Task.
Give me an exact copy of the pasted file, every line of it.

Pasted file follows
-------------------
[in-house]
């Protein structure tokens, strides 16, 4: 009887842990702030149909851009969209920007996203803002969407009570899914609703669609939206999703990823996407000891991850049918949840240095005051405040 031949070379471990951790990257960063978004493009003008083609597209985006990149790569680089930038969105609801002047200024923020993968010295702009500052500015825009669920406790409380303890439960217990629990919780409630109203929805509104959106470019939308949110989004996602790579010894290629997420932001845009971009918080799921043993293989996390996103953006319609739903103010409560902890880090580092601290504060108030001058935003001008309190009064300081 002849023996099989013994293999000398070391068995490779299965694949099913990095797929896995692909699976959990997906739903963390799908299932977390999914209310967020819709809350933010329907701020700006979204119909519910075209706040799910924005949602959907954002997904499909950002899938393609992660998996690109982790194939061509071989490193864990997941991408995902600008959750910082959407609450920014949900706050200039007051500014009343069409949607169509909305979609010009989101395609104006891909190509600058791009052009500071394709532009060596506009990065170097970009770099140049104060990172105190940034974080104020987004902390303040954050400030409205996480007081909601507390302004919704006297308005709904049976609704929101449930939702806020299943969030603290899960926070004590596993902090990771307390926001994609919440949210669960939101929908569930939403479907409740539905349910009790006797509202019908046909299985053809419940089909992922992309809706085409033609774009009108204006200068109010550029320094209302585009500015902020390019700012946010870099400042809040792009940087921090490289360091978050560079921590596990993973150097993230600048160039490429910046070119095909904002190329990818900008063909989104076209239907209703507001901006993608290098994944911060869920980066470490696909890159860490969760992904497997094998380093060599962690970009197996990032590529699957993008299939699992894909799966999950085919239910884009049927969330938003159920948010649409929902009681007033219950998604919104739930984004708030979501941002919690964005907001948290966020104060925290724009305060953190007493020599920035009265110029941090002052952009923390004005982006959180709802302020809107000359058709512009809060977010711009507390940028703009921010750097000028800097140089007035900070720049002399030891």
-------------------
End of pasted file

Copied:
[in-house]
């Protein structure tokens, strides 16, 4: 009887842990702030149909851009969209920007996203803002969407009570899914609703669609939206999703990823996407000891991850049918949840240095005051405040 031949070379471990951790990257960063978004493009003008083609597209985006990149790569680089930038969105609801002047200024923020993968010295702009500052500015825009669920406790409380303890439960217990629990919780409630109203929805509104959106470019939308949110989004996602790579010894290629997420932001845009971009918080799921043993293989996390996103953006319609739903103010409560902890880090580092601290504060108030001058935003001008309190009064300081 002849023996099989013994293999000398070391068995490779299965694949099913990095797929896995692909699976959990997906739903963390799908299932977390999914209310967020819709809350933010329907701020700006979204119909519910075209706040799910924005949602959907954002997904499909950002899938393609992660998996690109982790194939061509071989490193864990997941991408995902600008959750910082959407609450920014949900706050200039007051500014009343069409949607169509909305979609010009989101395609104006891909190509600058791009052009500071394709532009060596506009990065170097970009770099140049104060990172105190940034974080104020987004902390303040954050400030409205996480007081909601507390302004919704006297308005709904049976609704929101449930939702806020299943969030603290899960926070004590596993902090990771307390926001994609919440949210669960939101929908569930939403479907409740539905349910009790006797509202019908046909299985053809419940089909992922992309809706085409033609774009009108204006200068109010550029320094209302585009500015902020390019700012946010870099400042809040792009940087921090490289360091978050560079921590596990993973150097993230600048160039490429910046070119095909904002190329990818900008063909989104076209239907209703507001901006993608290098994944911060869920980066470490696909890159860490969760992904497997094998380093060599962690970009197996990032590529699957993008299939699992894909799966999950085919239910884009049927969330938003159920948010649409929902009681007033219950998604919104739930984004708030979501941002919690964005907001948290966020104060925290724009305060953190007493020599920035009265110029941090002052952009923390004005982006959180709802302020809107000359058709512009809060977010711009507390940028703009921010750097000028800097140089007035900070720049002399030891």